Over the last few weeks I’ve been trying to get started on a new novel. My usual strategy is to create a quick list of scenes that get me from beginning to end and then I start writing.
BUT, invariably, as I get to know the characters and the story-line better, I go off plan. My narrative goes around the houses and there’s a lot of wasted time and much re-writing. This time I want to avoid all that. So, I’ve been using a couple of resources to help me create a proper story structure and character arcs before I get too deep into the writing.
The Snowflake Method
The Snowflake Method was pioneered by Randy Ingermanson and was recommended to me by children’s author Lorraine Hellier.
This method dictates that the writer should start with the simplest premise possible and gradually expand to create plot and character details. For example, step one is ‘Write a one sentence summary of the story’. Step two is ‘Expand to a one paragraph summary.’ By following all six steps, the writer ends up with character bibles, a four-page synopsis and a scene list. The Reedsy website explains how to use The Snowflake Method in an easy to follow way. In addition, there are lots of useful resources on Reedsy such as character and story structure templates to download, which I found useful.
5 Secrets of Story Structure: How to Write a Novel That Stands Out
At time of writing this is a free e-book by KM Weiland. It’s short and easy to read. Most of us will be familiar with the three-act structure but this book provides more plot points on which to hang the story. For example it talks about pinch points which are small turning points between the main plot points.
I found the book very useful.
If you’re looking for more reading on the subject of novel structure, have a look at the five recommendations in this blog post by Rachel McCollin.
Finally, if you’ve got a tried and tested plotting/structure technique, please add it in the comments below!
I’ve got three competitions for you today. Two are short fiction and one is a giveaway on Twitter.
First up is the Writers’ HQ Flash Quarterly Competition. It’s an open theme, 500 words limit and, as the name suggests, it runs every quarter. The next closing date is 30th June. First prize is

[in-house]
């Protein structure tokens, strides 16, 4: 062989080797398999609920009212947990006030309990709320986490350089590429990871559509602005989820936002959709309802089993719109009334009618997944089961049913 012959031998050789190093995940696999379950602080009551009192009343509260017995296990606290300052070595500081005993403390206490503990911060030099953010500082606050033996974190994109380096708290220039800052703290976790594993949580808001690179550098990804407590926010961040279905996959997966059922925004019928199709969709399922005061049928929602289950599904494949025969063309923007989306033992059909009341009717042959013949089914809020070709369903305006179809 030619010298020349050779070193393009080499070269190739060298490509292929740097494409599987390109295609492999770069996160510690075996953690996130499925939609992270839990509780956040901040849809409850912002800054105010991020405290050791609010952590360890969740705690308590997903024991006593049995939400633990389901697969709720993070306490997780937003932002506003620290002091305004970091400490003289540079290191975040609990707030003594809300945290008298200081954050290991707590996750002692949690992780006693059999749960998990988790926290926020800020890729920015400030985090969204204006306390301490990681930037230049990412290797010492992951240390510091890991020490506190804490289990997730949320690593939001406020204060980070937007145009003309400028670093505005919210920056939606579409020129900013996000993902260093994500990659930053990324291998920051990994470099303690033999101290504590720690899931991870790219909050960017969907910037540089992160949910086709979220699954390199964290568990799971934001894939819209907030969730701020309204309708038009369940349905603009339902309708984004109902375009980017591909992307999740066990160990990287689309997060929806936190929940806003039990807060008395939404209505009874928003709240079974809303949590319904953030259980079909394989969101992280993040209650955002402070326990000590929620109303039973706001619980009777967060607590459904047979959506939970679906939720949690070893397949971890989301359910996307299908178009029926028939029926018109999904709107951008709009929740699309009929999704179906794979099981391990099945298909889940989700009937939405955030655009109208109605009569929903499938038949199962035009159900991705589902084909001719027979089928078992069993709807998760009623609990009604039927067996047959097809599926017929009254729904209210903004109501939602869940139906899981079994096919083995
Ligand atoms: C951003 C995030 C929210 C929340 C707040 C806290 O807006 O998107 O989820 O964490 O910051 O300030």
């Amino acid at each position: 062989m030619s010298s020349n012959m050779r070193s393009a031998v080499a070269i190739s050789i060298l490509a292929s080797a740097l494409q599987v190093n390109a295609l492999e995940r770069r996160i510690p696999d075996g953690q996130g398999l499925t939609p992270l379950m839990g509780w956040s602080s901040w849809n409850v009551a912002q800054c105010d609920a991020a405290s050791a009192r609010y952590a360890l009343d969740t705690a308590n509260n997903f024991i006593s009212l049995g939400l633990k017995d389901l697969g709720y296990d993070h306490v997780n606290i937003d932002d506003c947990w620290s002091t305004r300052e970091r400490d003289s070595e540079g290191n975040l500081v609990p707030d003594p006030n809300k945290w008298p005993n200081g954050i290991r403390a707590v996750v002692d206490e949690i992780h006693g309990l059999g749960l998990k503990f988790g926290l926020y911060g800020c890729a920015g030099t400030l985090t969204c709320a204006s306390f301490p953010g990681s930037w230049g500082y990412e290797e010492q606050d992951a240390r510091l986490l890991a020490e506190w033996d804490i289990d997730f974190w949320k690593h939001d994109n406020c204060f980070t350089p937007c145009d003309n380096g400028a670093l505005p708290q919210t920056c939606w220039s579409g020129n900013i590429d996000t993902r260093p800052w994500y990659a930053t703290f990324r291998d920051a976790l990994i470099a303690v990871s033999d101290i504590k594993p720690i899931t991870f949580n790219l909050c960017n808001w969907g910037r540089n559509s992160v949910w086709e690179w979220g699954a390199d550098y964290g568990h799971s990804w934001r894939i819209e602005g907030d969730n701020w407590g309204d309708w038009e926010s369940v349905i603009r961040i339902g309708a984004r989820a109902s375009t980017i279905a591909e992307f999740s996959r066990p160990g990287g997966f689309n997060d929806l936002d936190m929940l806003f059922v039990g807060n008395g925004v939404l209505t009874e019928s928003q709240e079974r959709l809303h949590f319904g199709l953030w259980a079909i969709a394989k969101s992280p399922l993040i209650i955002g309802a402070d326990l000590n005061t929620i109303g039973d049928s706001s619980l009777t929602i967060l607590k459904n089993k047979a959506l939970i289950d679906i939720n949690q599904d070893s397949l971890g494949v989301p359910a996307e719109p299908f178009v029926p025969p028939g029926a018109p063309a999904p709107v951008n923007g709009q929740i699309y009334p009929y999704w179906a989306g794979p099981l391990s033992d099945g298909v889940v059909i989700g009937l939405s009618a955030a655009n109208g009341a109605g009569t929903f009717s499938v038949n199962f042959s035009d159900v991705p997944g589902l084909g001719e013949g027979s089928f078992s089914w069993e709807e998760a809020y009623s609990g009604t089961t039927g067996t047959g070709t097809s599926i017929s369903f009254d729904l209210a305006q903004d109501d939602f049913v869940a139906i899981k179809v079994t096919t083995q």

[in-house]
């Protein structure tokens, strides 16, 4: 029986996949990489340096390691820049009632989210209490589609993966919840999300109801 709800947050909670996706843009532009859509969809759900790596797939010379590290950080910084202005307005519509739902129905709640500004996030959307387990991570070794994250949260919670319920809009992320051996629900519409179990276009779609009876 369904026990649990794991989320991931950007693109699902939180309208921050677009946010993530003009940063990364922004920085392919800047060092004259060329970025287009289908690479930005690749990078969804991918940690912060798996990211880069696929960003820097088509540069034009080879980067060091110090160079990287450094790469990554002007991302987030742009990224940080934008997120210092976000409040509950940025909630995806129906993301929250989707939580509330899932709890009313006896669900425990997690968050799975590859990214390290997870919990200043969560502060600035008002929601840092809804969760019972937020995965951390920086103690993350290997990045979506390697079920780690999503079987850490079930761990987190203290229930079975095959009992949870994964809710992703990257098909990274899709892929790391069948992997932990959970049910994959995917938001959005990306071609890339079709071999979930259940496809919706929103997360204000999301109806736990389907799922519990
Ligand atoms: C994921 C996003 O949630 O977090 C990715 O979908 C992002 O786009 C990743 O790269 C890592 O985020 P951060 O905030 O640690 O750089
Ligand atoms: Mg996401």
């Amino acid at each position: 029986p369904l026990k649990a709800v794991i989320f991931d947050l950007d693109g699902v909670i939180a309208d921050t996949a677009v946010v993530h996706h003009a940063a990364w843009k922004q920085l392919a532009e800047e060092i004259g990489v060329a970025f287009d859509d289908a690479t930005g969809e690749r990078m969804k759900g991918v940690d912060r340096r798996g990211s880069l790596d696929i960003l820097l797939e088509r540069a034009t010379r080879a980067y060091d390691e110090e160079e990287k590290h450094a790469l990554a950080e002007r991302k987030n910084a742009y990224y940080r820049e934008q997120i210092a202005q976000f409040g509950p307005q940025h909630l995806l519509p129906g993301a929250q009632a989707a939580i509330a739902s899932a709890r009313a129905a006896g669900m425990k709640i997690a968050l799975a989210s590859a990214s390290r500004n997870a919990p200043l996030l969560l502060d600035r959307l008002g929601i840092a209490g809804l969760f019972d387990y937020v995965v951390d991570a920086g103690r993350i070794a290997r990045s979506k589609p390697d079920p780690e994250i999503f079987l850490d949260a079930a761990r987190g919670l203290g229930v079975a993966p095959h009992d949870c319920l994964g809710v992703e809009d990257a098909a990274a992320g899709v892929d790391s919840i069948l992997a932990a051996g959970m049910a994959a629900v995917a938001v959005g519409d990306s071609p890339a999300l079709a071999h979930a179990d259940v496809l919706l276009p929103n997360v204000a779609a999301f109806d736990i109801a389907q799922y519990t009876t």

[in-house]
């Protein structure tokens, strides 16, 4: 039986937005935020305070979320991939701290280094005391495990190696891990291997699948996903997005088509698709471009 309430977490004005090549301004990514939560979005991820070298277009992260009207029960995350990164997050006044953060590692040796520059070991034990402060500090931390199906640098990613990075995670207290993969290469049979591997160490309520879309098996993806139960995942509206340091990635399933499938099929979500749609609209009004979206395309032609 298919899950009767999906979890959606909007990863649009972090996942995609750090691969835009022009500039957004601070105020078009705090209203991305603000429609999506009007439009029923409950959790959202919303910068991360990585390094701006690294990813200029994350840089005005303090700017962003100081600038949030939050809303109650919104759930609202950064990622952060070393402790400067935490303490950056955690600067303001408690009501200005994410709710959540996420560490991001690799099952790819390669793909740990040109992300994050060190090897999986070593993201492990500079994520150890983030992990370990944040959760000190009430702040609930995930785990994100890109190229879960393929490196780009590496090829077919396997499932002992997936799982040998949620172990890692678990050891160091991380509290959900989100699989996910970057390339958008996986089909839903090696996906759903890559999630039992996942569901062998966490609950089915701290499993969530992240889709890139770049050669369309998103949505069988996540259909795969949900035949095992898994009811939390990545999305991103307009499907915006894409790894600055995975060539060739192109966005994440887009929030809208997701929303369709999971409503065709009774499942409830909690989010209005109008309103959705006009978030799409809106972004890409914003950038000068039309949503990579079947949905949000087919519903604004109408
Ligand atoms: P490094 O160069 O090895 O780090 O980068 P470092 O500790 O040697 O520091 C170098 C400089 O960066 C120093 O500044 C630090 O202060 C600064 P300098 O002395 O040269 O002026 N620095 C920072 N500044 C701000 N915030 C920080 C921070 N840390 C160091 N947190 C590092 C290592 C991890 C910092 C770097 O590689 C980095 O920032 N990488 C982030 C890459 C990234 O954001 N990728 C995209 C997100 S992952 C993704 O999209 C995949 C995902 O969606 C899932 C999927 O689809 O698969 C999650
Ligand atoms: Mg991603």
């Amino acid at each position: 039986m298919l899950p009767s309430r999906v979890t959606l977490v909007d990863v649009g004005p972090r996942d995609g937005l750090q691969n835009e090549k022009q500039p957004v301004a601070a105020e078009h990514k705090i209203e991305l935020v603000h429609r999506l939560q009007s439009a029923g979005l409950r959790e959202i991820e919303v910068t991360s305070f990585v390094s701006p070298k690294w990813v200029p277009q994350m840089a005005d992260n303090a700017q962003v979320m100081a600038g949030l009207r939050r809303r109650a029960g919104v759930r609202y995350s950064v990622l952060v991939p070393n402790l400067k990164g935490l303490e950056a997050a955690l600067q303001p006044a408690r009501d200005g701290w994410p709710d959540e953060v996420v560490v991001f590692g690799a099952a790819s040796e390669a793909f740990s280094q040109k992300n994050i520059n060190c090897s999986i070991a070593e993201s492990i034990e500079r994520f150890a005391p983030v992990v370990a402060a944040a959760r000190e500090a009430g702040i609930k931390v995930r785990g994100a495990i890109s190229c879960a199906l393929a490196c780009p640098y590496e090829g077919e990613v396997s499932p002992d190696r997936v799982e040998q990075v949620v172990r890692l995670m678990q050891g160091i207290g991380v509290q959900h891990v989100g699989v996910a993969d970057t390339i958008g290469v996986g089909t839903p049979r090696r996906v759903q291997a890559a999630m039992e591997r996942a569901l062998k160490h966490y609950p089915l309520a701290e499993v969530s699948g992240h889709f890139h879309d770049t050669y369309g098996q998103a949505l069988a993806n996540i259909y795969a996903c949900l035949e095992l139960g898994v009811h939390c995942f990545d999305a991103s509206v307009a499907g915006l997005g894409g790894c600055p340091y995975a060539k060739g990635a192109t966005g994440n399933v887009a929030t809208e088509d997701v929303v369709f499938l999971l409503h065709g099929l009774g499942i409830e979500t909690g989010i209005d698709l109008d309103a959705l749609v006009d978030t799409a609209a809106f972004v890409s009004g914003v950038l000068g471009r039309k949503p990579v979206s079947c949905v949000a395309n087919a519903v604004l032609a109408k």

12 months Writers’ HQ membership plus 3 free writers’ retreats (cash value £450). Second prize is 6 months Writers’ HQ membership and 3 free retreats (cash value £270). Third prize is
3 months Writers’ HQ membership and 3 free retreats (cash value £180). The writing retreats are 10 am to 4 pm in various UK cities. Writers’ HQ membership gives several benefits.
Make sure you read the full rules before entering.
The second competition is the Reedsy Short Story Contest which runs every week and has a $50 prize. The story must be written to fit one of a selection of weekly prompts and should be between 1,000 and 3,000 words long. In order to get the prompts each week (which can be used as general inspiration and ideas – you don’t have to enter the competition) you need to sign up for the contest email (sign up form should be on the right of the screen).
Finally, if you have a Twitter account, you can enter a giveaway for a chance to win a signed paperback copy of Public Speaking for Absolute Beginners. Simply, go to my Twitter Account, read the pinned Tweet (i.e. the first one visible), follow me (if you don’t already) and retweet that pinned tweet. You can also find me by searching for @sallyjenkinsuk. But be quick; the competition ends at midnight tomorrow (4th May 2019).
Having a theme for a novel or story is something I’ve always struggled with. I can cope with the internal and external conflicts that a character must have and the plotting of the ‘journey’ each character must go on, in order to emerge, changed in some way, at the end of the tale. The theme is something much bigger but also much simpler than all of this other detail. The theme will not be mentioned explicitly in the story but will occur and reoccur subtly throughout the narrative in the actions of your characters. The theme will generally be something to do with being human, for example growing old, maternal love or keeping secrets.
I don’t believe it’s necessary to have the theme before starting a fiction project because often it will evolve organically. For example you may notice that your characters are all motivated by greed, be it in slightly different ways, maybe one is greedy for money but another is greedy for fame and attention.
So what made me start thinking about theme?
A friend of mine, children’s author Lorraine Hellier sent me a useful link to an article on theme on the Reedsy blog. The article compares the structure of a novel to an iceberg split into three sections:
- Plot i.e. the events of the narrative. This is the smallest part of the structure.
- Story i.e. internal and external character conflicts.
- Theme. This is the huge chunk of iceberg beneath the water and drives both the plot and the story.
I’ve found this a useful concept to muse on as I ponder over what should happen next or how a character should act/react in my current WIP.
Knowing your theme makes it much easier to tell others what your book is about. Instead of delving into the detail of the plot, start with a sentence on the theme, for example, “It’s about how power corrupts.” (Animal Farm by George Orwell)
Why not take a look at the Reedsy article and let me know what you think?